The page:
- These Latin names, unknown to Chrysippus, date from the Middle Ages.
- "[Stoics] have often been presented as the first nominalists, rejecting the existence of universal concepts altogether. ... For Chrysippus there are no universal entities, whether they be conceived as substantial Platonic Forms or in some other manner."
- "Dieser Pandeismus, der von Chrysippos (aus Soloi 280–208 v. Chr.) herrühren soll, ist schon eine Verbindung mit dem Emanismus; Gott ist die Welt, insofern als diese aus seiner Substanz durch Verdichtung und Abkühlung entstanden ist und entsteht, und er sich strahlengleich mit seiner Substanz durch sie noch verbreitet."
- See also Epictetus, Discourses, i.28.6–10; ii.17.19–23, for an example of this play being discussed in the setting of a Stoic school.
- "Chrysippus". Random House Webster's Unabridged Dictionary.
- Cf. Dorandi 1999, p. 40
- Dorandi 1999, p. 40
- Fitzgerald 2004, p. 11
- Woolmer, Mark (2017). A Short History of the Phoenicians. I.B. Tauris. p. 73. ISBN 978-1786722171.
- Gould 1970, p. 7, citing Diogenes Laërtius, vii. 179; Galen, Protreptic, 7; de Differentia Pulsuum, 10
- Diogenes Laërtius, vii. 182
- Diogenes Laërtius, vii. 179
- Diogenes Laërtius, vii. 181.
- cf. Green 1993, p. 639
- Diogenes Laërtius, vii. 179.
- cf. Dorandi 1999, p. 40
- Diogenes Laërtius, vii. 184
- Diogenes Laërtius, vii. 181
- Diogenes Laërtius, vii. 180
- Diogenes Laërtius, vii. 181, x. 26–27
- Davidson 1908, p. 614
- Diogenes Laërtius, vii. 185
- Plutarch, De Stoicorum Repugnantiis; Diogenes Laërtius, vii. 183
- Eusebius, Praeparatio Evangelica, 15. 18; Diogenes Laërtius, vii. 35
- "Chrysippus", J. O. Urmson, Jonathan Rée, The Concise Encyclopedia of Western Philosophy, 2005, pp. 73–74 of 398 pp.
- Barnes 1999, p. 65
- Diogenes Laërtius, vii. 183.
- Sharples 2014, p. 24
- Johansen & Rosenmeier 1998, p. 466
- Sharples 2014, pp. 24–25
- Gould 1970, pp. 69–70
- Gould 1970, p. 71
- Johansen & Rosenmeier 1998, p. 467
- Sextus Empiricus, Pyr. Hyp. ii. 110–112; Adv. Math. viii. 112–117
- Sextus Empiricus, Pyr. Hyp., ii. 110–112
- See Gould 1970, pp. 72–82
- Johansen & Rosenmeier 1998, p. 468
- Susanne Bobzien, Stoic Syllogistic, Oxford Studies in Ancient Philosophy 14, 1996, pp. 133–192
- Diogenes Laertius, vii. 79; Sextus Empiricus, Hyp. Pyr. ii. 156–159; cf. Adv. Math. viii. 223ff.
- Sharples 2014, p. 24
- Bobzien, Susanne. "Ancient Logic: Stoic Syllogistic". In Zalta, Edward N. (ed.). Stanford Encyclopedia of Philosophy.
- Sharples 2014, p. 26
- Sextus Empiricus, Outlines of Pyrrhonism, I.69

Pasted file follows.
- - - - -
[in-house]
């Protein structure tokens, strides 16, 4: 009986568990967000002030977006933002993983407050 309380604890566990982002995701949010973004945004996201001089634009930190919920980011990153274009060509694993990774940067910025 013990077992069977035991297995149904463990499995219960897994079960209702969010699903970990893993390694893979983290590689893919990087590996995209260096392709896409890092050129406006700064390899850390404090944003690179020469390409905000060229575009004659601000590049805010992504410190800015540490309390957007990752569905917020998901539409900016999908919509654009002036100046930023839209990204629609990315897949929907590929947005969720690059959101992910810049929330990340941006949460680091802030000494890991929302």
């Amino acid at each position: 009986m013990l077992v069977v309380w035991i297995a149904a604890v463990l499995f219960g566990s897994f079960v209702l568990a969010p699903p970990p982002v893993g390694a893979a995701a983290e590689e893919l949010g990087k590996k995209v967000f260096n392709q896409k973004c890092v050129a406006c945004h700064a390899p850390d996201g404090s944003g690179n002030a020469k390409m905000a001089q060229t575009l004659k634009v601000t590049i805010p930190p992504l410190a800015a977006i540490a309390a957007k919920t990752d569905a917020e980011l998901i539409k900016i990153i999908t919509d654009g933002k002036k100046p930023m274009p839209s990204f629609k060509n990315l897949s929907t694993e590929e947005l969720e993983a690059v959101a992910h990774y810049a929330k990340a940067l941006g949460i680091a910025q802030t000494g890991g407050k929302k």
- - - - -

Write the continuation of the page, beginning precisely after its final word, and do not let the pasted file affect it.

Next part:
- Barnes 1999, p. 71
- Stephen Menn, "The Stoic Theory of Categories", in Oxford Studies in Ancient Philosophy: Volume XVII: 1999, 215–247.
- Gould 1970, p. 107
- Clement of Alexandria, Stromata, vii. 16
- Diogenes Laërtius, vii. 180.
- O'Toole & Jennings 2004, p. 403
- Hicks 1910, p. 70
- Gould 1970, p. 90
- Stock 1908, p. 22
- Zeller 1880, p. 77
- Stock 1908, p. 23
- Hicks 1911, p. 946
- Hicks 1910, p. 66
- Cicero, De Natura Deorum, ii, 19
- Plutarch, De Stoicorum Repugnantiis, 41.
- Hicks 1911, p. 944
- O'Toole & Jennings 2004, p. 431
- Stock 1908, p. 79
- Sharples 2014, p. 67
- John Sellars, Stoicism, Routledge, 2014, pp. 84–85
- "Chrysippus | Internet Encyclopedia of Philosophy".
- Zeller 1880, p. 178
- Zeller 1880, p. 176
- Zeller 1880, p. 175
- Zeller 1880, p. 174
- Cicero, On Fate, 20–21
- Zeller 1880, p. 177
- Zeller 1880, p. 181
- Kenny 2006, p. 195 referencing Cicero, On Fate, 28–29
- Zeller 1880, p. 182
- Diogenianus in Eusebius, Praeparatio evangelica, vi. 8, quoted in Inwood & Gerson 1997, p. 190
- Brunschwig & Sedley 2003, p. 172
- Zeller 1880, p. 179
- Zeller 1880, p. 180
- Gould 1970, p. 152, note 3
- Gould 1970, pp. 144–145
- Hicks 1911, p. 947
- Cicero, De Natura Deorum, i. 15
- Max Bernhard Weinsten, Welt- und Lebensanschauungen, Hervorgegangen aus Religion, Philosophie und Naturerkenntnis ("World and Life Views, Emerging From Religion, Philosophy and Perception of Nature") (1910), p. 233
- Cicero, De Natura Deorum, iii. 10. Cf. ii. 6 for the fuller version of this argument
- Cicero, De Natura Deorum, iii. 10
- Plutarch, De Stoicorum Repugnantiis, 1051 B
- Aulus Gellius, vii. 1
- Plutarch, De Stoicorum Repugnantiis, 1050 E; De Communibus Notitiis, 1065 B
- Plutarch, De Communibus Notitiis, 1065 D
- Gould 1970, p. 116
- Gould 1970, p. 117
- Plutarch, De Communibus Notitiis, 1079F
- Gould 1970, p. 118
- Heath 1921, p. 69
- Iamblichus, in Nicom., ii. 8f; Syrianus, in Arist. Metaph., Kroll 140. 9f.
- Galen, On The Doctrines of Hippocrates and Plato, iii.3.13–22, iv.2.27, iv.6.19–27.
- Stock 1908, p. 13
- Gould 1970, p. 163
- Diogenes Laërtius, vii. 87
- Diogenes Laërtius, vii. 88
- Davidson 1908, p. 615
- Kenny 2006, pp. 282–283
- Zeller 1880, p. 284
- Gould 1970, p. 186
- Sharples 2014, p. 68
- Gould 1970, p. 187
- Gould 1970, p. 188